Kosher food has come a long way since the God of the Israelites planned a permanent menu for his people 3,000 years ago.

Many modern-day Jews still follow God's original instructions to avoid -- among many other things -- shellfish, flying insects and animals that don't chew the cud. Yet they've become creative within the bounds of what is commonly viewed, and perhaps mistakenly so, as a confining cuisine.

Kosher pizza is proof of that tasty transition and has become a popular variation on a divine theme. Those who make and sell it point out that Jews aren't the only kosher customers. Increasing numbers of Muslims, Seventh-Day Adventists and people searching for healthful, whole-foods alternatives seek kosher options.

Asked whether kosher pizzas are a sign of ancient traditions blending into the mainstream or proof the mainstream is now craving a taste of the ancient, Ronnie Rosenbluth said he believes it's both.

"There's no question that more people are eating kosher, and kosher food is moving out from traditional foods," said Rosenbluth, owner of Tov Pizza, a kosher pizzeria in Baltimore, Md. "Pizzas are just one example of that."

The menu at Ben Yahuda Café and Pizza reflects kosher food's amalgamation with other cuisines; its owner, Chaim Sitrin, describes the offerings there as "kosher Italian."

"In addition to pizza, we have baked ziti, lasagna and other pastas and sandwiches," said Sitrin, whose restaurant is in Silver Spring, Md., a suburb of Washington, D.C. "Kosher food is a whole lot more than it used to be."

And there's a whole lot of it being made, apparently. According to Jan Price, vice president of marketing at Empire Kosher Poultry, $5.9 billion worth of kosher foods are sold in the U.S. each year. The Mifflintown, Pa., company makes four types of cheese and vegetable bake-at-home kosher pizzas and entrees sold in grocery stores.

Purity and healthfulness of kosher foods, Price believes, play a key role in attracting an ever-broadening audience. To achieve such wholesome standards, kosher ingredients must pass rigorous inspections conducted by rabbis steeped not only in the law as laid down in the Book of Deuteronomy, but trained to grade those foods by stringent, unparalleled guidelines. (Kosher standards are most always higher than even the USDA's minimums.)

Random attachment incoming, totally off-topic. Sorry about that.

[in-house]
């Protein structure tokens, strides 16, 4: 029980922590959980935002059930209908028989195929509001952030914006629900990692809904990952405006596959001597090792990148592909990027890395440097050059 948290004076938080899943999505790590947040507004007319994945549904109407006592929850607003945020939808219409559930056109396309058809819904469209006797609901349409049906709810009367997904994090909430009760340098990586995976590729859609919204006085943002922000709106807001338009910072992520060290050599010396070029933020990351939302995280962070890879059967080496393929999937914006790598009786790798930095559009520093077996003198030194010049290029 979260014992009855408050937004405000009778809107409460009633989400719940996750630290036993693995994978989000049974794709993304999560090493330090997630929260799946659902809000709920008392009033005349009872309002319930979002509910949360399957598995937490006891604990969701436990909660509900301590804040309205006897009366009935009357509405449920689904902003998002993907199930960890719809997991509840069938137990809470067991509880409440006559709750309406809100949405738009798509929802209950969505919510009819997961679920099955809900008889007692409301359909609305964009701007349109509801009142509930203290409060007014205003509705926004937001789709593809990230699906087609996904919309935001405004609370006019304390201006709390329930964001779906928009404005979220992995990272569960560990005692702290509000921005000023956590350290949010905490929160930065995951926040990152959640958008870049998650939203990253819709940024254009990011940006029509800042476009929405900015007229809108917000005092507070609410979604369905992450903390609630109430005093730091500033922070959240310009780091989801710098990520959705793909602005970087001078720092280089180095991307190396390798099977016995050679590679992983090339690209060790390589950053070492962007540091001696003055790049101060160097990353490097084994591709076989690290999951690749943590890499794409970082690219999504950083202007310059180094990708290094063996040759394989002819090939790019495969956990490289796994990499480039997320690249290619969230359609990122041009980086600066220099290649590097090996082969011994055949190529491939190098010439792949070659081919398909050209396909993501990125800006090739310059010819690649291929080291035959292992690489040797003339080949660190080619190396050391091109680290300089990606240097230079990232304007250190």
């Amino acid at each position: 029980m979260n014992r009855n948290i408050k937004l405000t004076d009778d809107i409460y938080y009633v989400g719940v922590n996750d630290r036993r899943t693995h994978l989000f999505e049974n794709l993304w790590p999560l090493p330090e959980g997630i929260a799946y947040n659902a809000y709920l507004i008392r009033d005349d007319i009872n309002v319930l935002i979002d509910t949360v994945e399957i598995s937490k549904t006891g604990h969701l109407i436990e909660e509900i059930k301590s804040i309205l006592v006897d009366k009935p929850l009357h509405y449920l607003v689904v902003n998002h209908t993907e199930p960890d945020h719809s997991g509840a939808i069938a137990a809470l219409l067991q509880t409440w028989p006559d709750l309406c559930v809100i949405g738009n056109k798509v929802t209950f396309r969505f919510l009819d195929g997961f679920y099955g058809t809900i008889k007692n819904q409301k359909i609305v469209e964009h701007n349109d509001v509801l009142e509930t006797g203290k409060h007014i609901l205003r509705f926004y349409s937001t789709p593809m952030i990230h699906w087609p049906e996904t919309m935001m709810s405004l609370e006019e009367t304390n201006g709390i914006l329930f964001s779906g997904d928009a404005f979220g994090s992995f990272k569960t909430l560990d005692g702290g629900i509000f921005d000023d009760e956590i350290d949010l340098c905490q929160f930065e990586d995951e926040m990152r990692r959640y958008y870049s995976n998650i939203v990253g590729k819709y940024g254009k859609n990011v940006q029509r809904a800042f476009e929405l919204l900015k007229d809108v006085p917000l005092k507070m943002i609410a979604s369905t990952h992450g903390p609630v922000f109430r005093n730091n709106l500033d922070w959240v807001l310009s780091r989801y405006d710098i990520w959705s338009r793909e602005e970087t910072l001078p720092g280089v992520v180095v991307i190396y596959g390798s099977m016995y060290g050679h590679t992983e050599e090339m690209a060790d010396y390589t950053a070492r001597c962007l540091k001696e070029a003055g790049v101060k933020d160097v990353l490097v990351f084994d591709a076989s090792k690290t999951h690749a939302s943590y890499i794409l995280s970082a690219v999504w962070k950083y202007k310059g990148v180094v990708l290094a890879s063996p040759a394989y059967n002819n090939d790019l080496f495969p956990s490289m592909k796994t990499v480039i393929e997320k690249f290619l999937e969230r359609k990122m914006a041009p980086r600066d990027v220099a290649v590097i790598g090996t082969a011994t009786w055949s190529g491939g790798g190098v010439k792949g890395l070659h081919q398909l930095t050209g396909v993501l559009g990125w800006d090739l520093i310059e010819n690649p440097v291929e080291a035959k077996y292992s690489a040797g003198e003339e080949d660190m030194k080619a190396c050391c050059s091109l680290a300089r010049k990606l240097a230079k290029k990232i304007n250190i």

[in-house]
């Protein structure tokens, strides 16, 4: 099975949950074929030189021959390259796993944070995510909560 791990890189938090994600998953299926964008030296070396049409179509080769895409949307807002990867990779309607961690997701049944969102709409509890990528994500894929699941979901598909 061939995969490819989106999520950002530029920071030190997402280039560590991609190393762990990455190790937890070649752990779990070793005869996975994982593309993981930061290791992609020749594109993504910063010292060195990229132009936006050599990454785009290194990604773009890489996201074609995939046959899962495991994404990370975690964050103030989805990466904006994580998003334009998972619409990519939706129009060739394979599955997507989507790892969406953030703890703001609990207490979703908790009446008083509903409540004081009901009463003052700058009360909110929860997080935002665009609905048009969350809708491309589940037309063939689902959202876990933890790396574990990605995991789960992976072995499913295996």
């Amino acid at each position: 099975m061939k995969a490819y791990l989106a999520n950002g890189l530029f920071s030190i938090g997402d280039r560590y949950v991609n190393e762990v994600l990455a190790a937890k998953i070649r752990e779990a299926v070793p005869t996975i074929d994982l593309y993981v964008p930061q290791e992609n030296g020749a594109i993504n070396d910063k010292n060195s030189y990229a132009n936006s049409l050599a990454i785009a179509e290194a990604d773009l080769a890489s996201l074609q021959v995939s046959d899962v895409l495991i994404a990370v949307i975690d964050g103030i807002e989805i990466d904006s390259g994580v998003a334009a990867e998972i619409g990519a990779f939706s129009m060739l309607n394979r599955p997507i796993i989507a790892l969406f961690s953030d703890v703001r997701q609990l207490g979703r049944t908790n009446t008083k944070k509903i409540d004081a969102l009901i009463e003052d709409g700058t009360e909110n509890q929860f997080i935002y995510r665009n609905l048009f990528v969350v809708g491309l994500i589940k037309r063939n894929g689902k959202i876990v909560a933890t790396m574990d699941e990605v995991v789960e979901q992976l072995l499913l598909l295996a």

Once approved, it's up to the creativity of the cook as to what foods result -- as long as they're prepared within kosher guidelines (see sidebar, "What's Kosher?") as well.

"The kosher foods industry is expanding to make more value-added products that just weren't available before," said Price. "What we're trying to do is bring a convenience product to customers who traditionally do not have a lot of selections."

Not cheap, but still competitive

Steven Winn doesn't sell kosher pizzas, but the list of kosher items in his inventory at Calabria's Pizza in Fairfield, Iowa, might convince one otherwise. To please what he called a strong contingency of health-conscious customers, he regularly purchases kosher foods.

"Out of the 10,000 people in our town, 2,500 of them are transcendental meditators, and these people really care about what they eat," Winn said.

He admits his kosher purchases -- which include cheese made of milk from cows that haven't been injected with growth hormones -- cost him more, and that that narrows his profit margins slightly. But he said that purchasing those higher-priced products ensures his core customers return.

Winn courts the other 7,500 townsfolk by serving more traditional, non-kosher toppings, such as beef and pork pepperoni and a homemade turkey sausage.

What's Kosher?